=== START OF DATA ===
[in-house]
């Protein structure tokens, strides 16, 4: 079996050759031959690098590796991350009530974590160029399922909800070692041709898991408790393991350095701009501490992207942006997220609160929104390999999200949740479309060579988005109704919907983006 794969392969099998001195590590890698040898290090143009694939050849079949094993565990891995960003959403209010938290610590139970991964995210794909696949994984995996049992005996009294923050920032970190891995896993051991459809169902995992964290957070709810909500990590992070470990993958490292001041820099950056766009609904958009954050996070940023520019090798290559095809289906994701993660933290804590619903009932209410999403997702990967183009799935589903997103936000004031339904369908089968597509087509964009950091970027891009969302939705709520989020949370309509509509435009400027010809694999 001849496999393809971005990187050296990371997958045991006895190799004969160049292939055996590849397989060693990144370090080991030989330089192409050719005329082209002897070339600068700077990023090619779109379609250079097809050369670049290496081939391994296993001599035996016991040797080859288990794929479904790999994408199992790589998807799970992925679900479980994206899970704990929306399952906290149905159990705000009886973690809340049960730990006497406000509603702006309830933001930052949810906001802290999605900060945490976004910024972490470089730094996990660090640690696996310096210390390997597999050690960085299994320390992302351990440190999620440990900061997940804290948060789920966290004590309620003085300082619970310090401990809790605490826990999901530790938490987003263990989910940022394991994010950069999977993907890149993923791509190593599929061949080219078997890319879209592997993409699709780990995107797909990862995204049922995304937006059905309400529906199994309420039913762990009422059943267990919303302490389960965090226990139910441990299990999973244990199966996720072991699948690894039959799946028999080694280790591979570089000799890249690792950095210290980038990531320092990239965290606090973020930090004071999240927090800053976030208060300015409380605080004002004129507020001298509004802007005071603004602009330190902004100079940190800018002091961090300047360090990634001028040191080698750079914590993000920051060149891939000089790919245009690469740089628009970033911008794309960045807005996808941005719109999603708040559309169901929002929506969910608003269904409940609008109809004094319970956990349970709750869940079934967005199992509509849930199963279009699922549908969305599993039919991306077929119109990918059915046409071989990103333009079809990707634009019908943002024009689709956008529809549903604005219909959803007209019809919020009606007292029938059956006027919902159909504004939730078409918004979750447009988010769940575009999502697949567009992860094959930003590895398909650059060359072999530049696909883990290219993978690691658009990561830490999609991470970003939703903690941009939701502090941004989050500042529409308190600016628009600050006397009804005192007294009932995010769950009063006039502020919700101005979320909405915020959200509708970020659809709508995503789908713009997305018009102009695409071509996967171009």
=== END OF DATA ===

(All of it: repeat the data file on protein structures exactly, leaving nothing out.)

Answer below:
[in-house]
């Protein structure tokens, strides 16, 4: 079996050759031959690098590796991350009530974590160029399922909800070692041709898991408790393991350095701009501490992207942006997220609160929104390999999200949740479309060579988005109704919907983006 794969392969099998001195590590890698040898290090143009694939050849079949094993565990891995960003959403209010938290610590139970991964995210794909696949994984995996049992005996009294923050920032970190891995896993051991459809169902995992964290957070709810909500990590992070470990993958490292001041820099950056766009609904958009954050996070940023520019090798290559095809289906994701993660933290804590619903009932209410999403997702990967183009799935589903997103936000004031339904369908089968597509087509964009950091970027891009969302939705709520989020949370309509509509435009400027010809694999 001849496999393809971005990187050296990371997958045991006895190799004969160049292939055996590849397989060693990144370090080991030989330089192409050719005329082209002897070339600068700077990023090619779109379609250079097809050369670049290496081939391994296993001599035996016991040797080859288990794929479904790999994408199992790589998807799970992925679900479980994206899970704990929306399952906290149905159990705000009886973690809340049960730990006497406000509603702006309830933001930052949810906001802290999605900060945490976004910024972490470089730094996990660090640690696996310096210390390997597999050690960085299994320390992302351990440190999620440990900061997940804290948060789920966290004590309620003085300082619970310090401990809790605490826990999901530790938490987003263990989910940022394991994010950069999977993907890149993923791509190593599929061949080219078997890319879209592997993409699709780990995107797909990862995204049922995304937006059905309400529906199994309420039913762990009422059943267990919303302490389960965090226990139910441990299990999973244990199966996720072991699948690894039959799946028999080694280790591979570089000799890249690792950095210290980038990531320092990239965290606090973020930090004071999240927090800053976030208060300015409380605080004002004129507020001298509004802007005071603004602009330190902004100079940190800018002091961090300047360090990634001028040191080698750079914590993000920051060149891939000089790919245009690469740089628009970033911008794309960045807005996808941005719109999603708040559309169901929002929506969910608003269904409940609008109809004094319970956990349970709750869940079934967005199992509509849930199963279009699922549908969305599993039919991306077929119109990918059915046409071989990103333009079809990707634009019908943002024009689709956008529809549903604005219909959803007209019809919020009606007292029938059956006027919902159909504004939730078409918004979750447009988010769940575009999502697949567009992860094959930003590895398909650059060359072999530049696909883990290219993978690691658009990561830490999609991470970003939703903690941009939701502090941004989050500042529409308190600016628009600050006397009804005192007294009932995010769950009063006039502020919700101005979320909405915020959200509708970020659809709508995503789908713009997305018009102009695409071509996967171009």